Some think Kohl and de Mazière should have been honest and introduce a policy similar to Churchill’s “Blood, Toil, Tears and Sweat”. Calls for sacrifices meet with a surprisingly good reaction among the population, which enables the reforms during the “Window of Opportunity”. Although the call for sacrifice is not mentioned in the Document, it will have to be made immediately after the fall of the Communism.
• The Working Document does not clearly state how long it will take before it is approved in a referendum once the Communist regime has collapsed. In such case, who will be holding power?
Most probably, an interim committee will be established even before the referendum; or the Communist parliament could feel obliged to elect one of the dissidents for a new president of Cuba before the elections will take place (as in the case of Czechoslovakia and Václav Havel in December 1989).
In any case, the democrats should enter into any agreement with the Communist authorities to break their monopoly. However, once the Communist power has collapsed, these agreements should not be kept. Unlike Lech Wałęsa and Tadeusz Mazowiecki, Havel was aware of that. He kept changing the rules when negotiating with the Communists until they lost their power; contrary to Havel, Wałęsa and Mazowiecki carried on their anachronistic “round table” commitments even after the Communist Party in Poland had collapsed.
• The Document seems to guarantee to the Communists positions in the government. If this proposal is somehow adopted, the Communists who will feel affected by the lustration and decommunization measures could use it as an argument before court, as on p.48 the document explicitly says that “the citizen members of the Communist Party of Cuba that hold administrative offices…or are in the Government, will be allowed to remain in their offices at their request, being submitted only to the administrative authority, and following the direction defined by the PCP (el Plan Cuba Primero – Cuba First plan)…”.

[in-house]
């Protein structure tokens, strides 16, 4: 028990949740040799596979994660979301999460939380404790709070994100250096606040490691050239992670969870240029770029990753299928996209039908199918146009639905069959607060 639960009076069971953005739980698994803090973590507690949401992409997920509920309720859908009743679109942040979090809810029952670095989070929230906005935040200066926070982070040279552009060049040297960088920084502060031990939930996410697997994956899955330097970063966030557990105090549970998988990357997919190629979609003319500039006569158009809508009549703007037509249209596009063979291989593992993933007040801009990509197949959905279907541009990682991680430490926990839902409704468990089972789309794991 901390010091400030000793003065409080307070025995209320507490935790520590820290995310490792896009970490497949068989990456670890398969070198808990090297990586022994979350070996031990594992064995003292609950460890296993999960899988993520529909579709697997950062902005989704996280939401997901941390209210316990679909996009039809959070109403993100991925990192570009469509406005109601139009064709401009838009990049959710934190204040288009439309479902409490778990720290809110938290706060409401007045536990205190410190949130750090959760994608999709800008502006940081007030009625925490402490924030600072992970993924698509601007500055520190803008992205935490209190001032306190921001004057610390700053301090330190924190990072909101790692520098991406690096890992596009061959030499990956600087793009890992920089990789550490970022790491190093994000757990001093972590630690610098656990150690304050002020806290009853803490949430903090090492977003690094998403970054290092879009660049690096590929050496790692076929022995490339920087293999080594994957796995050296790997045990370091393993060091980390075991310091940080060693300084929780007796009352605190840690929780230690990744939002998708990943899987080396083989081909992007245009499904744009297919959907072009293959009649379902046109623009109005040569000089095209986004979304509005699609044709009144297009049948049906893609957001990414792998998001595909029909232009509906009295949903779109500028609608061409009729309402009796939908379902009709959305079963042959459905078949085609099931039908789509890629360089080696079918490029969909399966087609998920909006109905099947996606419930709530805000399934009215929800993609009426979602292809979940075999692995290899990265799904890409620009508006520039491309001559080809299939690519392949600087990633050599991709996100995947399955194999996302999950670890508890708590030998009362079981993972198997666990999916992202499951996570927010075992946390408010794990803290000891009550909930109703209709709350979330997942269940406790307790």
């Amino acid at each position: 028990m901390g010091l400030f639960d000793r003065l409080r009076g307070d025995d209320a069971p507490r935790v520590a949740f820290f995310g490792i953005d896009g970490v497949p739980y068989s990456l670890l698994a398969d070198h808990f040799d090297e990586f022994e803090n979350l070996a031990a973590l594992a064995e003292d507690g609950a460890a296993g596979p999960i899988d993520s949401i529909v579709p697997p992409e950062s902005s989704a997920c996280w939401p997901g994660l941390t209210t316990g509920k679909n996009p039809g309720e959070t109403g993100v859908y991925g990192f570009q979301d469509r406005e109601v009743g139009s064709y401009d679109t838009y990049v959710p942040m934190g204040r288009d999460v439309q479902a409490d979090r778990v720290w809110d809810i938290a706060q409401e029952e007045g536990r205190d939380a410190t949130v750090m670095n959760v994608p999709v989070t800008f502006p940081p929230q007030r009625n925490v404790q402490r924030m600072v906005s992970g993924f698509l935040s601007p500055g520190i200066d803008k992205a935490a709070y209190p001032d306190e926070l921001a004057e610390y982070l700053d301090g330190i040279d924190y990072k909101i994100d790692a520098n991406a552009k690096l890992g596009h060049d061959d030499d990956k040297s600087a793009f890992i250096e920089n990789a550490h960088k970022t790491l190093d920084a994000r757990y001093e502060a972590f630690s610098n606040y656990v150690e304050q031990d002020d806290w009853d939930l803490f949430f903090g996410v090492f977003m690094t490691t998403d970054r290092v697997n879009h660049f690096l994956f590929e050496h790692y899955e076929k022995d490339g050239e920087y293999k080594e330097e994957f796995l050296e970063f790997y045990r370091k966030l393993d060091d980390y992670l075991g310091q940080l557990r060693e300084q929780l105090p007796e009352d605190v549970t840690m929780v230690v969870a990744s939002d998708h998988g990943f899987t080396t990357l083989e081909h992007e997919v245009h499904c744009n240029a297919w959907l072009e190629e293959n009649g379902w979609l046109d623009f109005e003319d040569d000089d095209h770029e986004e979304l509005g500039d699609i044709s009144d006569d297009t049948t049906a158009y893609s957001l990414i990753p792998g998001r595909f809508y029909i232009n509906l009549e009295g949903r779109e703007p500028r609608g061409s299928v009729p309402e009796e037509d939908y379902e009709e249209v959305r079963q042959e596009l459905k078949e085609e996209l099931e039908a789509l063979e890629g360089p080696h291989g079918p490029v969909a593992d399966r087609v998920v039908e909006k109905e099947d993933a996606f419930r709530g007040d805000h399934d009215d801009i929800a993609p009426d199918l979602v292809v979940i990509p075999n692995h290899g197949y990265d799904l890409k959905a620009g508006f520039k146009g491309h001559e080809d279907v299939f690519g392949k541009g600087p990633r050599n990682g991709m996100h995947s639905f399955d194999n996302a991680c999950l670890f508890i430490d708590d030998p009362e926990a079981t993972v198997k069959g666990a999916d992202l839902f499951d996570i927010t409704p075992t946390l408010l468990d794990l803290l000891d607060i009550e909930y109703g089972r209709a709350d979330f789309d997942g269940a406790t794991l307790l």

• The Working Document considers introducing several measures of a state-controlled economy, which will not be necessary – and could even represent an obstacle – in a well-managed market economy. I am afraid that such measures, as proposed, will encourage corruption, the lack of property rights, bureaucracy and unnecessary prolongation of the painful transition period.
• The part of the Document concerning the banking system does not consider what could be one of the most important reforms of the post-Communist transition period, i.e. to remove the elements of the previous banking regime, prevent them from opening new banks, and adopt a strict banking legislation that will allow only the most prestigious and transparent banks to enter the country’s market.
It is well known, as the former prime minister of Estonia said, that in the post-Communist transition processes, all problems start in banks. Communists are interested in banks because through them they will have the capital and information to capture industry and then politics. Because Laar Mart was aware of this fact, he did not let that happen in Estonia—the only country in the area that did not suffer a banking crisis (or a return of the Communists).
• The Working Document presumes that a group of bureaucrats will have “the necessary up-to-date information concerning the needs of enterprises and the Cuban nation in general… Using these presuppositions theSCNCE (national subcomission on external trade)will impose regulations on external trade”.
However, in a liberal First-World economy the government does not aim to directly “control” financial flows, external trade, its conditions, etc. The above-mentioned approach represents the dirigiste and anti-liberal spirit of a Third-World country present in other parts of the Document as well.